Friday, 8 February 2013

The Good Die Young

'The Good Die Young' is a 1954 Brit Noir directed by Lewis Gilbert. It starts off with four armed men sitting in a car waiting to rob a Post Office truck. None of them have a criminal record, but all of them have a compelling reason to be there: they're desperate for money and at the end of their tether. Needless to say, it doesn't work out and, because they go ahead with the robbery and a Policeman is shot, all four end up dead and, in a typical noir touch, the £90,000 they died for will rot unclaimed in a hiding place that nobody left alive knows about.  

The most interesting character is Mike Morgan, played by the estimable Stanley Baker.   

Mike is a boxer who hasn't topped the bill since just after the war. He's partially blind in one eye, stone deaf in one ear and has a broken hand, a small, painful fact he choses to ignore as he is about to have his last ever fight. He has saved up £900, and the final fee will take him up to a nest egg of a straight thousand, so he can finally do as his loving wife and his battered body have been asking him for years and retire and get a job where someone isn't belting him in the face.  

Against the odds, Mike wins the fight, but this further damages his hand. The fight itself is extremely well done, kinetic and blurred and exciting, and Stanley Baker (who liked a scrap and was a pretty tough fellow) is in the thick of it, seemingly doing most of the punching himself. He looks like a fighter, from his build to his stance to his rough hewn face. I can't think of another British actor of the period who would have been so physically convincing.   

When Mike goes for a job at a local factory, a metal gate slams shut on his injured hand and he passes out in agony. When he wakes up, he's in hospital, and his hand has been amputated.  

Understandably distraught, unable to work ('there are lots of jobs you can do with one hand, but they want two handed men to do them') he begins to hang around in pubs, eventually drifting into acquaintances with other troubled men hanging around in pubs. These men become his friends, then his co-conspirators, then his partners in crime. Morgan's bad luck holds up to the very end, however - they rob the Post Office van at 11pm, and he's dead by five past, shot in the back as he tries to surrender, appalled at what he's got involved in.

It's a small point, but when Mike is shot, Baker throws himself to the floor with enormous abandon, without any consideration for how safely and comfortably he lands. It adds realism and horror to the event, and also lets us see how quickly a live person can become a corpse. It's this sort of attention to detail and immersion in a part that separates the hard men from the boys, and puts forward a claim for Baker as Britain's most prominent method actor, a kind of Welsh Brando (Marlon was another actor who literally threw himself into his parts, or at least he did until he got to fat and lazy and contrary and rich to bother anymore).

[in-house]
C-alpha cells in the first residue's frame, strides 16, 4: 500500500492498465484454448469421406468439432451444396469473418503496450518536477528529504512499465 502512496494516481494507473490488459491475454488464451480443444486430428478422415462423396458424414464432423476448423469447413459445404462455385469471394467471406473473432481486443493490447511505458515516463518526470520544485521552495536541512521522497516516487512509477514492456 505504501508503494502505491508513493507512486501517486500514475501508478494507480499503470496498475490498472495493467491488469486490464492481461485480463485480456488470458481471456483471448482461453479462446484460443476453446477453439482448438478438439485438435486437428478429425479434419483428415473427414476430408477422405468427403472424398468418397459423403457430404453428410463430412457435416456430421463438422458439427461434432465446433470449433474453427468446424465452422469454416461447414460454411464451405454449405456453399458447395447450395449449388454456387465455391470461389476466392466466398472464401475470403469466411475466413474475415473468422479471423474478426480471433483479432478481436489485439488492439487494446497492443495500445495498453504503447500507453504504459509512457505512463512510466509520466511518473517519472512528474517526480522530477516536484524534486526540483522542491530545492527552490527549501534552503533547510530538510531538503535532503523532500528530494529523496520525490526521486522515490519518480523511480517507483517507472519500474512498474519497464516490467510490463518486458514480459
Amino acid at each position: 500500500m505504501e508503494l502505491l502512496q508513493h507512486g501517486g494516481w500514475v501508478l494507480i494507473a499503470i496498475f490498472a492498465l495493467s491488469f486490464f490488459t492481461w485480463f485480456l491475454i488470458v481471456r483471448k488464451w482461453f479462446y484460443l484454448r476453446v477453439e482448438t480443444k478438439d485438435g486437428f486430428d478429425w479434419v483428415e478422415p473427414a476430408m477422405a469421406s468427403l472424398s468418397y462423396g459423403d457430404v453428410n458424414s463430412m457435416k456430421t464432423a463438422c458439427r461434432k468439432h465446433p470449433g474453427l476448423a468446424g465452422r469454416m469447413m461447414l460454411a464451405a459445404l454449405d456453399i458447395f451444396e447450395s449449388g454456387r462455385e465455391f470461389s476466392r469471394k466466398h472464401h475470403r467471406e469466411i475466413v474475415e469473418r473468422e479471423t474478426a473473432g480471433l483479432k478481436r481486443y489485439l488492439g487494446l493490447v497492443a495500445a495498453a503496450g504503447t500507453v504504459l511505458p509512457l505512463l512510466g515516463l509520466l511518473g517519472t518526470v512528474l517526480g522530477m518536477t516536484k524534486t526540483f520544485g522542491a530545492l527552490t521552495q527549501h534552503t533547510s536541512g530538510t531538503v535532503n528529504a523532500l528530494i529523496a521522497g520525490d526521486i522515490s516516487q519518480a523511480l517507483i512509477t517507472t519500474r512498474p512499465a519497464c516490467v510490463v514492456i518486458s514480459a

In a film that features Baker, Robert Morley, Margaret Leighton, Joan Collins, professional weasel James Kenney and visiting Americans Gloria Grahame, John Ireland and Richard Basehart, it's perhaps surprising to note that the nominal star of the thing is Laurence Harvey.

I'm both attracted and repelled by Harvey, a fascinating, slightly loathsome character who made a career for himself despite never really being popular with anyone other than the industry people he slept with. In this film, he plays an amoral spendthrift poncing off his older, richer wife (played by Margaret Leighton, the older, richer wife he was poncing off in real life). The producer of the film was James Woolf, Harvey's older, richer boyfriend ('boyfriend' is probably too soft and romantic a description: Woolf was in love with Harvey; Harvey exploited him), hence the top billing. 

Harvey isn't at all bad in this, but then he's playing a character he understands: selfish, glib, mercenary, dishonest, narcissistic. At times you feel as if you just want to punch him, especially as he occasionally resembles Cristiano Ronaldo. The architect of the robbery (his wife has decided not to cover any more of his bounced cheques; his father has told him he loathes and despises him and his only ambition is to outlive him), he quickly turns psycho when the heat is on, shooting a copper and knocking off his partners to ensure a bigger share of the loot. Good news, however, he ends up dead in the end. Mind you, don't we all?   

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